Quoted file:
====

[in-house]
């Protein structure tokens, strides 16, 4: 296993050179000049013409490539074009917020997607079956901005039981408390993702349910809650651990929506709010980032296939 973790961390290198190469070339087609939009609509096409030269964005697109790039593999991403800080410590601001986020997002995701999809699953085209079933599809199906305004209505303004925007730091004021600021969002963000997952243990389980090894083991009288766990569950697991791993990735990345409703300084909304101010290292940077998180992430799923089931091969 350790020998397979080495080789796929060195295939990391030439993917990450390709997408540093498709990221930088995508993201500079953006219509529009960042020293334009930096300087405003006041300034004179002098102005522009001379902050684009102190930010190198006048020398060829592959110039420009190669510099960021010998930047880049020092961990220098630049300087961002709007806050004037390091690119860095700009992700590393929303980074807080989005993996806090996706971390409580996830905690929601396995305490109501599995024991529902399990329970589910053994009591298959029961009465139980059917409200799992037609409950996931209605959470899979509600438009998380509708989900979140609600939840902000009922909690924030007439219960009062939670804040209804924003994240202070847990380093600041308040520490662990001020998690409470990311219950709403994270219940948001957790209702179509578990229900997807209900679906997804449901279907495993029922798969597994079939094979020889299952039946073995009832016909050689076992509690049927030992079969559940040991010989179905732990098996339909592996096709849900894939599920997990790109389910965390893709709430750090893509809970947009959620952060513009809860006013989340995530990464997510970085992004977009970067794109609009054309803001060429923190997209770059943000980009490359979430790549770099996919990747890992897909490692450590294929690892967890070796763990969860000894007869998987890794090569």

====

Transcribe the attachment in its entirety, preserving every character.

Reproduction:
[in-house]
């Protein structure tokens, strides 16, 4: 296993050179000049013409490539074009917020997607079956901005039981408390993702349910809650651990929506709010980032296939 973790961390290198190469070339087609939009609509096409030269964005697109790039593999991403800080410590601001986020997002995701999809699953085209079933599809199906305004209505303004925007730091004021600021969002963000997952243990389980090894083991009288766990569950697991791993990735990345409703300084909304101010290292940077998180992430799923089931091969 350790020998397979080495080789796929060195295939990391030439993917990450390709997408540093498709990221930088995508993201500079953006219509529009960042020293334009930096300087405003006041300034004179002098102005522009001379902050684009102190930010190198006048020398060829592959110039420009190669510099960021010998930047880049020092961990220098630049300087961002709007806050004037390091690119860095700009992700590393929303980074807080989005993996806090996706971390409580996830905690929601396995305490109501599995024991529902399990329970589910053994009591298959029961009465139980059917409200799992037609409950996931209605959470899979509600438009998380509708989900979140609600939840902000009922909690924030007439219960009062939670804040209804924003994240202070847990380093600041308040520490662990001020998690409470990311219950709403994270219940948001957790209702179509578990229900997807209900679906997804449901279907495993029922798969597994079939094979020889299952039946073995009832016909050689076992509690049927030992079969559940040991010989179905732990098996339909592996096709849900894939599920997990790109389910965390893709709430750090893509809970947009959620952060513009809860006013989340995530990464997510970085992004977009970067794109609009054309803001060429923190997209770059943000980009490359979430790549770099996919990747890992897909490692450590294929690892967890070796763990969860000894007869998987890794090569």